On multiple occasions during the vice presidential debate on Thursday evening, Rep. Paul Ryan hit the Obama administration for excessive spending by the federal government, saying at one point that “we can’t keep spending money we don’t have.”
But during his time in Congress, Ryan seemed to be far less concerned about spending federal dollars, so long as they were being spent in his Wisconsin district.
A new report from the Associated Press highlights almost 9,000 pages of correspondence between Ryan’s congressional office and dozens of federal agencies and departments in which Ryan repeatedly sought millions of dollars for his own constituents, often culled from programs that Ryan is now campaigning to reduce or eliminate entirely:
For 12 years as a member of Congress, Ryan has sought from the federal government money and benefits that in some cases represent the kinds of largess and specific programs he is now campaigning against.
As Mitt Romney’s running mate, Ryan calls those kinds of handouts big-government overreaching. He tells crowds he supports smaller government and rails against what he calls Obama’s wasteful spending, including the president’s $800 billion stimulus program.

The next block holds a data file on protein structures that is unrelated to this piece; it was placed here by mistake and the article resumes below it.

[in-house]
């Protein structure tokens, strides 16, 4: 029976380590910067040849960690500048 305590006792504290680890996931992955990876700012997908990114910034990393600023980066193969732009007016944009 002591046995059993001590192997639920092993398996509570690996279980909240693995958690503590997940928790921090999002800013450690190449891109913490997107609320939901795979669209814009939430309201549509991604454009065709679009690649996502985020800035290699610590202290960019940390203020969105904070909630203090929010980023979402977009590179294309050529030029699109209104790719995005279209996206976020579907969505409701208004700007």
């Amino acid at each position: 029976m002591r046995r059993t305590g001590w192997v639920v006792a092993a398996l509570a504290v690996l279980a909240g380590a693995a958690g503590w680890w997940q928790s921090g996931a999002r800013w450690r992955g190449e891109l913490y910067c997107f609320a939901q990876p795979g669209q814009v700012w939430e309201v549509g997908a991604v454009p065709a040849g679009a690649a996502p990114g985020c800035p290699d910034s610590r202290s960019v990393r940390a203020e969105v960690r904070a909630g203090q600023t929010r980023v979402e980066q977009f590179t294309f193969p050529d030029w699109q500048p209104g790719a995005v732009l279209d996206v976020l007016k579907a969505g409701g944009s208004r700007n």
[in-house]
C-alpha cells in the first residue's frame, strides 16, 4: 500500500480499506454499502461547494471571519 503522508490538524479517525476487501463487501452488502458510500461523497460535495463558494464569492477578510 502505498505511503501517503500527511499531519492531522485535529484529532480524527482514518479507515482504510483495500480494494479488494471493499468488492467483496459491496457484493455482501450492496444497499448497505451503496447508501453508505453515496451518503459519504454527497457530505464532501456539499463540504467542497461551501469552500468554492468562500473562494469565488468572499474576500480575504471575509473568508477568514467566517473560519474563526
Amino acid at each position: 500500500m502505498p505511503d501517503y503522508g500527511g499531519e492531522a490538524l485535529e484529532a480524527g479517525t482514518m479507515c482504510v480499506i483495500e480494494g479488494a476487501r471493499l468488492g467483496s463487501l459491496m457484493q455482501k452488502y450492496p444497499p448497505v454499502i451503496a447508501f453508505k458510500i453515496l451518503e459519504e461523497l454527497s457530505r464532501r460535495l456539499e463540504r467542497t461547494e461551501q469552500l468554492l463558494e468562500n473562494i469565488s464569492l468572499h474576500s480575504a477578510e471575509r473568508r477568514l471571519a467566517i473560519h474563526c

A 2002 letter from Ryan sought funding under the Food Stamps Access Research program for a community center in Kenosha, Wisconsin. In his letter to then-Secretary of Agriculture Ann Veneman, Ryan says that the grant would “increase the enrollment of eligibility individuals in the Food Stamps Program by providing laptop computers with touch screens to community organizations for pre-screening of applicants for food stamp eligibility.” Now, years later, Ryan is campaigning on a budget that would cut federal spending on food stamps by $133 billion and kick an estimated 10 million people out of the program.
Some other requests submitted by Ryan:
— A $550,000 request for stimulus money from the EPA for a town to make utility repairs.
— A request for a $19.7 million loan guarantee from the Department of Agriculture to develop a processing plant for rural Wisconsin farms, including several in his district.
— A request to the EPA for approval of the National School Transportation Association’s grant application for funding to help cut down on diesel emissions from school buses.
Several other news outlets have previously reported on more instances of Ryan’s requests for federal aid. The Nation’s Lee Fang reported last month that Ryan had sent a letter to an administrator in the Department of Health and Human Services to request money made available through the Affordable Care Act, a bill that his own ticket has vowed to repeal on their first day in office. And in August, new reports surfaced that Ryan had submitted several requests for stimulus money to help fund multiple green energy companies in Wisconsin.